Locking it all together are rock-solid musicianship, a “sun splashy sound” (Relix), an intense work ethic, and constant devotion to their art. “We named the album Falling Into Place because all of our varied inspirations and experiences came together into one cohesive collection of music that we really love,” says Rachmany.As Billboard writes, “Their dynamic brand of original music weaves hypnotic threads of alt-rock and pop, retro-funk, blues, dub, even traditional Middle Eastern strains. Rachmany’s expressive voice wraps his soul-searching lyrics in beguiling melodies.”
Rebelution came together in Isla Vista in 2004. The college friends evolved into one of the brightest lights of modern reggae. Their Debut album Courage to Grow, was named iTunes’ Editors’ Choice for Best Reggae Album of 2007. Bright Side of Life, released on their own 87 Music label in 2009, hit #1 on the iTunes Reggae chart. It was also the third most downloaded album in the U.S. in all genres, and reached #1 on the Billboard Top Reggae Albums chart and #34 on Billboard’s top 200.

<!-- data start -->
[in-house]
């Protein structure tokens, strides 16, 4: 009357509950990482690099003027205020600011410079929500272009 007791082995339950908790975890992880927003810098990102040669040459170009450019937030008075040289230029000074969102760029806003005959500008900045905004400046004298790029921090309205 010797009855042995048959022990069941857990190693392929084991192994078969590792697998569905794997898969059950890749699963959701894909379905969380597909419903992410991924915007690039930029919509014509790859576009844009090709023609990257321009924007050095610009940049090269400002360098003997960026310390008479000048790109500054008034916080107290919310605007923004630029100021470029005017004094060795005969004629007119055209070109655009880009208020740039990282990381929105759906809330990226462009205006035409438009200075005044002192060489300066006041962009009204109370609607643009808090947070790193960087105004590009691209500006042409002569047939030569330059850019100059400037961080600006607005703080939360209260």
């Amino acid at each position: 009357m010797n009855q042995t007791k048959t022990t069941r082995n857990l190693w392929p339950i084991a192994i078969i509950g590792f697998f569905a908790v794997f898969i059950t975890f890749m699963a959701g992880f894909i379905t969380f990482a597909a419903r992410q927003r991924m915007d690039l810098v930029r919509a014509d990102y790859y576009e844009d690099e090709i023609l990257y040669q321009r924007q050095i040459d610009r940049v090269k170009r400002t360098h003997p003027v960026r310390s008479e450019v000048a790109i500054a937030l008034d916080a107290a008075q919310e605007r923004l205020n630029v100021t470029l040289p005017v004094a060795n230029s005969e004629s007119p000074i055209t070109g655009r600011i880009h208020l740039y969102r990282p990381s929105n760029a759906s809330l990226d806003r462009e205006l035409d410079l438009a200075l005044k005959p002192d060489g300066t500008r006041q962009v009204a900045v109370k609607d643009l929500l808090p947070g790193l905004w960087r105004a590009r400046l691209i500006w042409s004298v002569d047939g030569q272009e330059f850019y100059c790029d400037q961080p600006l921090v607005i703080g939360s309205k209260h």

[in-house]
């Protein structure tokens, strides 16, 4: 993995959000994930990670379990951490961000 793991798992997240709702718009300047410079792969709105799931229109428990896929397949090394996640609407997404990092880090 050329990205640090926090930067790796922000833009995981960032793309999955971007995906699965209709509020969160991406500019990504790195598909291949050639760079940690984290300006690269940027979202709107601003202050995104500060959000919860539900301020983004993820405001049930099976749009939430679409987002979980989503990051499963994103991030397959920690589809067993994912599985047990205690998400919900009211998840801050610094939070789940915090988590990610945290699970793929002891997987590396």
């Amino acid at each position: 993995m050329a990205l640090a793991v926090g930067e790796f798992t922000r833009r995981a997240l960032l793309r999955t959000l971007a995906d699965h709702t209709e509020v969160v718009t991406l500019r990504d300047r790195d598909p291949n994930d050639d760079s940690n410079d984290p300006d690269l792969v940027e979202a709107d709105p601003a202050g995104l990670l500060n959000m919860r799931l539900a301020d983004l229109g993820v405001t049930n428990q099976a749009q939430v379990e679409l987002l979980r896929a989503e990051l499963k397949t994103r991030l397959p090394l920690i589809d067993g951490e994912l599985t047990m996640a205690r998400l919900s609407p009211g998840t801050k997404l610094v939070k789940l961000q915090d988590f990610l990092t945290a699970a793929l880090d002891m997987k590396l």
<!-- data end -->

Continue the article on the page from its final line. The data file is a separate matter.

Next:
NAHKO & MEDICINE FOR THE PEOPLE
Some people go a lifetime without knowing their mission in life, without feeling they have true calling, and without knowing why they even do what they do. Nahko is not one of them. And that calling and mission has never been clearer than it is on Nahko and Medicine for the People’s third full length album, HOKA (SideOneDummy Records).
On H OKA , Nahko’s voice is strong. His mission is clear. The mandate has been thrown down. “Hoka is a Lakota word, an indigenous tribe from the Great Plains, it is a call to action. It’s what Crazy Horse would say when he went into battle, ‘Hoka, hey!’ My call is to put action to the words that I speak and the lyrics I sing. Not just to talk, but to do,” says Oregonborn singer/songwriter Nahko, who is of Puerto Rican, Native American (Apache), and Filipino